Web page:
Mai Youa Lee is one of those students. Lee first studied abroad in Thailand and then competed with top students from colleges and universities nationwide to win a $5,000 scholarship to return to Thailand for a year.

Lee grew up in America with a limited understanding of the traditional Hmong language, ceremonies and lifestyles that were important to her ancestors. In 2005 she spent six weeks studying in Thailand, an experience that included a stay with a Hmong-Thai family. Her time there left her wanting to know more about Hmong culture and about Thailand, the adopted country of so many Hmong people.

"I didn't understand some rituals that my ancestors have practiced for thousands of years," said Lee, whose parents immigrated to America from Thailand, where they had fled to escape political persecution after her father helped the United States during the Vietnam War. "I looked for an international program that would help me fill in the gaps in my own culture."

The prestigious Benjamin A. Gilman International Scholarship gave Lee that opportunity. The program allowed the sociology major to spend a year in Thailand learning about the country's culture, language, history and politics, as well as taking advantage of numerous opportunities to interact with Hmong people living there.

"It was an incredible and wonderful opportunity," said Lee, who returned to UW-Eau Claire in June.

Kate Klocke
Kate Klocke

Kate Klocke also has had multiple international experiences during her college career, experiences she said helped her grow personally and academically.

Klocke studied abroad at the University of Halle-Wittenberg in 2005 and then completed a monthlong internship at a company in Wittenberg.

In June Klocke returned to Germany as part of the Transatlantik Program, an all-expenses-paid internship offered through the German American Chamber of Commerce of the Midwest. Students accepted to the highly competitive program learn about German business, culture and language by working in a German company for up to six months.

"I consider myself lucky to have had two international experiences during my college career," said Klocke, who was one of 25 students nationwide selected for the Transatlantik Program.

She said immersing herself in the German culture made her more globally aware and helped shape her long-term professional goals.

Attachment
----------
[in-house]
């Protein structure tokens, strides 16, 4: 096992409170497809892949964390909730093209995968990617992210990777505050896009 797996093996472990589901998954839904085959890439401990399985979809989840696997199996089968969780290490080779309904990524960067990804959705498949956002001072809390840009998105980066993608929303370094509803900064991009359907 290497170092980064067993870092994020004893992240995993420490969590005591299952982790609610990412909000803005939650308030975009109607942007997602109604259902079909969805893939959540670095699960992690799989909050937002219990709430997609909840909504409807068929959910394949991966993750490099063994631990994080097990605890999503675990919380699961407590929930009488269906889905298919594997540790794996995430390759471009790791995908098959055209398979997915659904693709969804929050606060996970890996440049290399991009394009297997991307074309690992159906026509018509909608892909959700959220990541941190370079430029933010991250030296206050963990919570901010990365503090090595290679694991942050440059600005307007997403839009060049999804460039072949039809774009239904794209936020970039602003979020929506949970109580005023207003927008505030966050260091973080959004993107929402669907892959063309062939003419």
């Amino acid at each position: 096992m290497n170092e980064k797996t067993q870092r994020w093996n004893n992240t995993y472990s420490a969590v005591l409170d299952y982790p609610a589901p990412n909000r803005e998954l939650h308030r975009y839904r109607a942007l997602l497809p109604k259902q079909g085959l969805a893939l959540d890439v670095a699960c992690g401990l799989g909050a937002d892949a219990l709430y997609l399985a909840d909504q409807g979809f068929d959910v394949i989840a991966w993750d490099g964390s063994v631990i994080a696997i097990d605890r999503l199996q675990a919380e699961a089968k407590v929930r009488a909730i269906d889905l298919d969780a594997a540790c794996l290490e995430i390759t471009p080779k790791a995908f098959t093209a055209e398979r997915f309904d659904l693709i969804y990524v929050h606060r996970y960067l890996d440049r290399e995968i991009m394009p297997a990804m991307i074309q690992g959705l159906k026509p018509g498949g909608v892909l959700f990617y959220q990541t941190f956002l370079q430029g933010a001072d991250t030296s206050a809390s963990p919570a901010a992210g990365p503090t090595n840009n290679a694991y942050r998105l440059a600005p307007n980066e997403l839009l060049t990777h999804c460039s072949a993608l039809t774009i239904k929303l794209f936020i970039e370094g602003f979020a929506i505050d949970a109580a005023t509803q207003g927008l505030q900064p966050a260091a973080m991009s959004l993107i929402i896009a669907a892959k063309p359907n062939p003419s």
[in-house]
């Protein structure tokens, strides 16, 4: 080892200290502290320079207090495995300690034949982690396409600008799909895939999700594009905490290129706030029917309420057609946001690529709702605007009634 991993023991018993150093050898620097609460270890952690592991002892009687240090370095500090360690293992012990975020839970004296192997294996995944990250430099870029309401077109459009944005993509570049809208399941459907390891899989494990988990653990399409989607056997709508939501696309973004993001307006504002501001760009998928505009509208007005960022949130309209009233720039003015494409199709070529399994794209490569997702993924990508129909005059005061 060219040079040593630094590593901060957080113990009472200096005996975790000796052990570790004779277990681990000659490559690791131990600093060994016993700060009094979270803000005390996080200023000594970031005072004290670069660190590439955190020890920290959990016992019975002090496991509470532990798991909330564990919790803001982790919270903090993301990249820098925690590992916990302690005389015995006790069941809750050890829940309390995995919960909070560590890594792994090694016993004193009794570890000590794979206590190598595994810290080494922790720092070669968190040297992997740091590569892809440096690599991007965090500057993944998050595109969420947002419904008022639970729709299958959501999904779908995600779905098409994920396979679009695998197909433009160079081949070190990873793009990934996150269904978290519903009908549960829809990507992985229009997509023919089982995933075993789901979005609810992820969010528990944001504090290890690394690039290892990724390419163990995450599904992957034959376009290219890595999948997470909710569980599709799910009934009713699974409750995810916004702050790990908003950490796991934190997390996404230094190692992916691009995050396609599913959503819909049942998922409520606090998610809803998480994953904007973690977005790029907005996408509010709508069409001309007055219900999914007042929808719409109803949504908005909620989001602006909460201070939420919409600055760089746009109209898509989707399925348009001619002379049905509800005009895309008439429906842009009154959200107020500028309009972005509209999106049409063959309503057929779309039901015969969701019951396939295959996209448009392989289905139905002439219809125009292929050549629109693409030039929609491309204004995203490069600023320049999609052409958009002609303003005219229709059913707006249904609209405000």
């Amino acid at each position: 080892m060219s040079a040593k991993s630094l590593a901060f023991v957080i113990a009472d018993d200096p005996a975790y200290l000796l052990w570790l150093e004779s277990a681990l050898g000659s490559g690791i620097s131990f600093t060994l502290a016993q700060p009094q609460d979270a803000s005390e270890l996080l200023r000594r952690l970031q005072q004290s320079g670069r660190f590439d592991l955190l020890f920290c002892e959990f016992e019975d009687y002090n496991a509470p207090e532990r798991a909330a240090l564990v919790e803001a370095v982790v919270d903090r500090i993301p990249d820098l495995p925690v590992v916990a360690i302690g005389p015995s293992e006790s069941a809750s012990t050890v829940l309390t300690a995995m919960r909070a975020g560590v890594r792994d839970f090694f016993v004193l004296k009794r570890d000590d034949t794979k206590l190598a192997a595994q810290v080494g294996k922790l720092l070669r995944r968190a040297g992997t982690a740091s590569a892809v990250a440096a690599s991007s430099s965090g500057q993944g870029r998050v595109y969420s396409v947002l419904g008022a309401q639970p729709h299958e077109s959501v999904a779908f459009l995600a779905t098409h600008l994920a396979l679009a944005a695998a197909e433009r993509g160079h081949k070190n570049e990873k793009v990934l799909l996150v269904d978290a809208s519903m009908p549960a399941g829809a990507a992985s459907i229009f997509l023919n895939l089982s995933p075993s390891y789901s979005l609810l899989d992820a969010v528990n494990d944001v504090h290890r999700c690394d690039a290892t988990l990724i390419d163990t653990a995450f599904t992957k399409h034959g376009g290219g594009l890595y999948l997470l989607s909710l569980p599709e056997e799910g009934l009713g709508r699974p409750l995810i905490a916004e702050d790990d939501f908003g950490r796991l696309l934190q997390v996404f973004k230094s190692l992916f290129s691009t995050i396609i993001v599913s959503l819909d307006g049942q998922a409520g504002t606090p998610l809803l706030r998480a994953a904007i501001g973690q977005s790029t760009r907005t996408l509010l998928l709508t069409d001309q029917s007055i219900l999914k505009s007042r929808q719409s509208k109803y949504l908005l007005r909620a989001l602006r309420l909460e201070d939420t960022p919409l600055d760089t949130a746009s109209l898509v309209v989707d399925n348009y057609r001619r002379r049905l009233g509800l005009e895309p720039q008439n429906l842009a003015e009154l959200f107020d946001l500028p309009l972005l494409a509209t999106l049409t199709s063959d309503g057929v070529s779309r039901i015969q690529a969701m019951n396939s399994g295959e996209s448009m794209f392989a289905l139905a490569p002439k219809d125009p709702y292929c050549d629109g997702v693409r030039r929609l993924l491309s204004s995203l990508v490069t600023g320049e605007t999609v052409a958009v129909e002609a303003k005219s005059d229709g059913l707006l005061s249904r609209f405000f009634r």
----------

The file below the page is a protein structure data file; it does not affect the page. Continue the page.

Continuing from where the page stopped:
"Originally I'd planned to minor in German, but after I studied abroad I switched to a German major and later to a German for business major," Klocke said. "So not only did I have eye-opening experiences abroad, but I also picked up another major."

The campus community has become more aware of the Transatlantik Program, the Gilman scholarship and other prestigious international programs as more of UW-Eau Claire's faculty and staff have come to recognize their value and their students' ability to compete with bright students from the nation's most selective institutions, Markgraf said.

"These programs have always been available to our students, but in the past students and faculty often assumed students from a regional, public university wouldn't be able to compete," Markgraf said. "We often heard people dismissing the programs because they're so selective and the process so difficult. Now we're able to tell them, 'yes, it's a tough process, but our students can come out on top.'

"Success breeds success. Students see their peers succeed in these programs, and they believe they can do it, too."

More students and faculty also are taking advantage of existing international partnerships, Markgraf said. For example, students conduct research with faculty who work with researchers throughout the world, and others attend professional conferences in international settings with faculty, he said.

In fall 2006 UW-Eau Claire's long-standing relationship with Jinan University in China allowed five of the university's top jazz students to travel to China, where they performed for thousands, explored the country and made important connections with the Chinese people.

"When they invited us to help celebrate their centennial, we thought it would be nice to bring some of our culture to them," Markgraf said, noting that UW-Eau Claire has had a faculty and student exchange program with Jinan University for more than 15 years.

The students and jazz studies director Robert Baca performed as part of Jinan's official centennial celebration. A $12,000 gift from an anonymous donor paid the travel expenses for Baca and the students.